Finally several hours later the doctor came in and told me I could be released, and then we went back and forth about if I needed steroids.  He was really, really nice.  He said I was right in the in between zone of getting or not getting them because of my specifics, and that a comment I made caused him think he should give me some.  So I asked him since it was my one comment had that effect, could I could possibly encourage him to change his mind in the other direction.  :)  He jokingly said, “Sure, you can push me around however you want!”  And he agreed that I didn’t have to take them.

So now I have a prescription for an inhaler, which I hope to never need, but will be good to have on hand just in case.  I’m very grateful to the wonderful medical personnel who helped me today, and plan to send them all thank you cards tomorrow (I took note of everyone’s name badge :)).  At the same time, it’s clear to me that the approach is management of the problem, not looking at why I started being triggered by environmental allergens or how to address the underlying problem.  That’s okay with me.  It’s good to be clear on what to expect from who – I had a great experience today in the emergent care department because it was very clear what I would get and why, rather than being frustrated that they weren’t able to offer me something else.  I’m very aware that whatever was wrong that caused all of this is still there – the symptoms are gone but the core problem still exists.

My wonderful husband took the day off of work tomorrow so that I can rest up – I’ve been pretty tired since I couldn’t get much sleep the last couple of nights due to difficulty breathing.  I told him it really wasn’t necessary since I’m okay, but I so much appreciate that he cares about me so much.  And it really will be nice to have a chance to rest while he takes care of the kids and the house for the day!


11 thoughts on “My first doctor visit in a loooong time

  1. Welcome to the world of asthma. Last week I used up the last of my inhaler the day before I hosted a Bible study for the first time; and since we don’t have insurance, we can’t afford for me to go to a doctor to get a prescription for another. Even though I sent out an email way ahead of time, telling people *not* to wear perfume to the Bible study, two women showed up reeking, and my asthma went into overtime. Luckily, my husband had an old inhaler, so I locked myself in my bedroom with it for five hours — until the Bible study was over and the main level of my house was aired out. It took two days, but I was finally able to breathe normally again. Asthma is no fun.

  2. That sounds terrible, Gigi. (((Hugs)))

    I don’t want to think of myself as having asthma. The doctor said they can’t make the official diagnosis without a bunch of testing, even though that’s what it looks like. So we agreed to call it ‘episodic respiratory affective disorder’. Sounds much better, right? :)

  3. Wow, Avivah, I’m glad you are ok! It sounds really scary. One of my sisters reacts to dust like you described. We’ve always just called it an allergic reaction to dust :) I hope you start feeling like yourself again really soon! Enjoy your day of rest while your husband manages the house! :)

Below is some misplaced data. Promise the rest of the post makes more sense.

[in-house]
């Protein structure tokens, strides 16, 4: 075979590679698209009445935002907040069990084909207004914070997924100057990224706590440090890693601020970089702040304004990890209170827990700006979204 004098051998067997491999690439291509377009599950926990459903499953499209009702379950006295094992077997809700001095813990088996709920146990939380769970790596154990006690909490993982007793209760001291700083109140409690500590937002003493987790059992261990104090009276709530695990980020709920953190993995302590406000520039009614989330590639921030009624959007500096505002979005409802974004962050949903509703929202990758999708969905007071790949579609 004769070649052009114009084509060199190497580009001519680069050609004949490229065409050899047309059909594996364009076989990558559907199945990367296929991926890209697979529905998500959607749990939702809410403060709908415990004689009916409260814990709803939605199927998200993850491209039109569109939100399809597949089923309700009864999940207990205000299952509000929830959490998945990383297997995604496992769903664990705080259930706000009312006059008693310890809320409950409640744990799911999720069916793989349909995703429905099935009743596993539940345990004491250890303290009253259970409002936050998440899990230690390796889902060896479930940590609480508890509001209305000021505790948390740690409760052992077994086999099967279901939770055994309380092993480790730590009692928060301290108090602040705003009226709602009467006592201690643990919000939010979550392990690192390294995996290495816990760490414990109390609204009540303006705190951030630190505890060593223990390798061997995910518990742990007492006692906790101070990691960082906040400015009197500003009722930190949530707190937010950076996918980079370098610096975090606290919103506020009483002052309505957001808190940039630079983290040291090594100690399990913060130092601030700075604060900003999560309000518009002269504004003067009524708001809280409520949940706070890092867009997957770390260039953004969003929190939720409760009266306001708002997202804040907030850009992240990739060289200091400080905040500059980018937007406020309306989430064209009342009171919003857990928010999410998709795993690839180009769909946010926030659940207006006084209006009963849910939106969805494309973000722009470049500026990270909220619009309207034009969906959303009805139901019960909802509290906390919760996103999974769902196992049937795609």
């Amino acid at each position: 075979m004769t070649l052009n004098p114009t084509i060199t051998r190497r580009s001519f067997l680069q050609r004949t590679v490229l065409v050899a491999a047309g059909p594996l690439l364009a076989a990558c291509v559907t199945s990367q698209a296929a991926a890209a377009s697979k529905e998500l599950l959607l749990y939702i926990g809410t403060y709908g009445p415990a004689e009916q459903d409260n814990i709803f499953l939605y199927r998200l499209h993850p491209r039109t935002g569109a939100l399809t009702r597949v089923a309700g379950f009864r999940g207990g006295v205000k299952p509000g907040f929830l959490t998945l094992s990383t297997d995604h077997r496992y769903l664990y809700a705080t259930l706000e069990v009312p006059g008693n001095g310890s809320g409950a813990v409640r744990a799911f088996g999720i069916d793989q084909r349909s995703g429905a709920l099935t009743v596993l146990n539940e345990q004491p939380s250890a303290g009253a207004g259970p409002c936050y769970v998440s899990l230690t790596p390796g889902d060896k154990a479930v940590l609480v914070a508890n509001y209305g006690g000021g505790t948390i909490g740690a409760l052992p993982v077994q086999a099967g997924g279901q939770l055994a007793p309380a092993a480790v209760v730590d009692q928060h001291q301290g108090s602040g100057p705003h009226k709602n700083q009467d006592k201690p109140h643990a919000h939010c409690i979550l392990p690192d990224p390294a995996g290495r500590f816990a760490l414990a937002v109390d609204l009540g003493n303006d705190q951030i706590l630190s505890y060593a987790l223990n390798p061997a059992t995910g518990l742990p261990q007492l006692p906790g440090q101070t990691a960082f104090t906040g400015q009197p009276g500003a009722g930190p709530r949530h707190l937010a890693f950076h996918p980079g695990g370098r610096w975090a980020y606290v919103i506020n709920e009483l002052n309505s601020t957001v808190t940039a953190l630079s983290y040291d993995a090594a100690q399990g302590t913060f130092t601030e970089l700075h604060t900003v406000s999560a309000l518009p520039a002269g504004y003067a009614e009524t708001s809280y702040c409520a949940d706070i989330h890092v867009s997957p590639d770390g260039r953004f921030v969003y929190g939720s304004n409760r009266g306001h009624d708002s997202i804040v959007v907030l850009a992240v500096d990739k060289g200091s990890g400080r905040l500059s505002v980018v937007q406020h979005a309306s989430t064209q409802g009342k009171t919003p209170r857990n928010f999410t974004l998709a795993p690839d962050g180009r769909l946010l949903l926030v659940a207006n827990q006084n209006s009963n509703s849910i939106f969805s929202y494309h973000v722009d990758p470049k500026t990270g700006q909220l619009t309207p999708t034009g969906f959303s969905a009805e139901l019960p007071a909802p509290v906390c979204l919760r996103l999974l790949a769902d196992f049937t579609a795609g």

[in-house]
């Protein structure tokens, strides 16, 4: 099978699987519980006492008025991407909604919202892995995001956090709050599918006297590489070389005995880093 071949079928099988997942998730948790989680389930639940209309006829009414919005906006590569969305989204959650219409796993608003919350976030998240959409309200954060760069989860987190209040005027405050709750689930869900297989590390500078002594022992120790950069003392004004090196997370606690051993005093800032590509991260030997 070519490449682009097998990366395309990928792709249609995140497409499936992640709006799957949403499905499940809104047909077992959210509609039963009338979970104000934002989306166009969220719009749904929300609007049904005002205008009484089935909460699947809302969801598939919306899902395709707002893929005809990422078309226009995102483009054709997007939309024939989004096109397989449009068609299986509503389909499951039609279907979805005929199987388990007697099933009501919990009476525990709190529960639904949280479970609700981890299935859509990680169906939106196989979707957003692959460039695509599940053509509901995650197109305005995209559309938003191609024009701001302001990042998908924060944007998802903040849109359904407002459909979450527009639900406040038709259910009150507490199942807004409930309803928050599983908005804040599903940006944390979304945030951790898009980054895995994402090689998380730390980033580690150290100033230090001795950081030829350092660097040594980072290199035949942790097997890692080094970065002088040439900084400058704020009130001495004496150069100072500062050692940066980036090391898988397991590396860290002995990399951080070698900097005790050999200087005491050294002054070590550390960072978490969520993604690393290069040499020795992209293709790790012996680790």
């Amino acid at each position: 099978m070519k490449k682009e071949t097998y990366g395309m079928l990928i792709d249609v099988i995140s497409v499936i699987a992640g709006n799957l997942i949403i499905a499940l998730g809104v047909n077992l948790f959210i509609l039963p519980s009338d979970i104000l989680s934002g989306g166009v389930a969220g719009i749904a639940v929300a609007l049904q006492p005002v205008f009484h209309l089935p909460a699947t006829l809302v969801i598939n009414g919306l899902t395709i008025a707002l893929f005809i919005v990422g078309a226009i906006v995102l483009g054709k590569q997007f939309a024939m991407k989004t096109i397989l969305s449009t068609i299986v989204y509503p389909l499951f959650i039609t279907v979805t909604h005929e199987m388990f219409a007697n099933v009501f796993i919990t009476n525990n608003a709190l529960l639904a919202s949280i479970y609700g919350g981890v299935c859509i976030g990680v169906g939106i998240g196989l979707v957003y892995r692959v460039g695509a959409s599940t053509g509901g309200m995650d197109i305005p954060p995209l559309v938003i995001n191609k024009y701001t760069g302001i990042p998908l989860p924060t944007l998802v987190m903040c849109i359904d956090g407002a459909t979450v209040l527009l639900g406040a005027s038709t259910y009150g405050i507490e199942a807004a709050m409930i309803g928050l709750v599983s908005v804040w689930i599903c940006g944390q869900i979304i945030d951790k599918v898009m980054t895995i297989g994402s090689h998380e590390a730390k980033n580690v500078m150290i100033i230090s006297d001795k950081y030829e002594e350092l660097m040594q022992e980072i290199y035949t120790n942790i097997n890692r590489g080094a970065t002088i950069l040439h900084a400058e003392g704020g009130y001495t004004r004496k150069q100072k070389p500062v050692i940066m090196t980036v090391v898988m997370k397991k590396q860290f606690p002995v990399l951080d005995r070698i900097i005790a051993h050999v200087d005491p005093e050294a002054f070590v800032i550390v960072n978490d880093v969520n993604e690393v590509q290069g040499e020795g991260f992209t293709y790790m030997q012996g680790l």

4. Be well! I hope you can manage the triggers enough so that that having the inhaler for emergency use remains your only ‘symptom’!

  5. I know you convinced the MD not to give you the steriods, but they can be a helpful part of the treatment for twitchy airways. The steroids are only absorbed by the part that needs them and little by the rest of the body. They assist the albuterol very, very well, even in acute cases, and longer term use (like 5-10 days) stops the twitchy response better than just albuterol. I felt the same way you did until I saw the results from albuterol alone and then in combination when my peanut allergic daughter (one of whose symptoms is really rapid onset of wheezing). Now I don’t hesitate to use it if the wheezing goes on for more than a day without improvement on albuterol alone. The inhaler version is more expensive (and doesn’t give much steroid to the rest of the body) but the liquid version is super cheap (but will give a dose to the whole body). Refuah shlemah — these episodes can be really scary.

    1. Just to clarify, I didn’t convince the doctor not to give me steroids. He was on the fence which was why when I simply told him I’d prefer not to take them unless it was very important, he was fine with that. It was when he came in to tell me I was being released, that I reviewed things with him and asked why he hadn’t given me steroids. As a result of that question, he started considering that it wouldn’t be a bad idea.

      I’m glad to hear some additional perspective on the place of steroids. My father-in-law also told me about an interesting option for an inhaler that is non-steroid based but has the same benefits, that his md recommended to him in place of steroids or the regular inhalers (I think – they told me about this immediately after leaving the hospital and I was still a little out of it at the time).

  6. I’m glad that you are ok and were able to make it over to your in-laws. What a scary situation!

    I wonder if wearing a face mask or rag over your nose and mouth while doing organizing/dusting would be helpful in preventing this sort of reaction?

    1. Your suggestion is a good one, Jendeis! The doctor and my husband also suggested it, and now that we’ve recognized what the trigger is, I can try to avoid or minimize it by wearing a mask when cleaning.

  7. I think I read in a previous post that you lived in Baltimore? Here’s a helpful calendar I’ve been using all summer in the absence of hard data:

    Where I live in WI has been unusually wet and hot this summer and, like Baltimore, full of high mold days. Coworkers and family who typically have no allergies have been affected and myself and another coworker with seasonal allergies had the really odd reaction of extreme all-over itchiness. After the worst spell around 4th of July I’ve learned to check the pollen forecast in the morning if I get to work and my ankles itch (I don’t usually wear socks).

    Hopefully this is just a reaction to the high mold spore levels! That sounds like a very scary experience.

    1. Thank you for this chart, Anne – it’s really interesting and helpful! That’s amazing that you could trace your physical reactions so clearly to the pollen forecast.

      Yes, my area is hard on people with allergies, particularly in a season like this one. It’s very validating to see a chart like this showing the triggers are literally in the air we breathe.

  8. Avivah, I just read this and I’m glad to hear you are doing better….not being able to breathe is very scary.
    THe only experience I have with this is when my ds had bronchiolitis at 4 months and also needed oxygen for 2 days to keep his saturation levels up.
    You should probably take SA to bt for a while till you get back to yourself.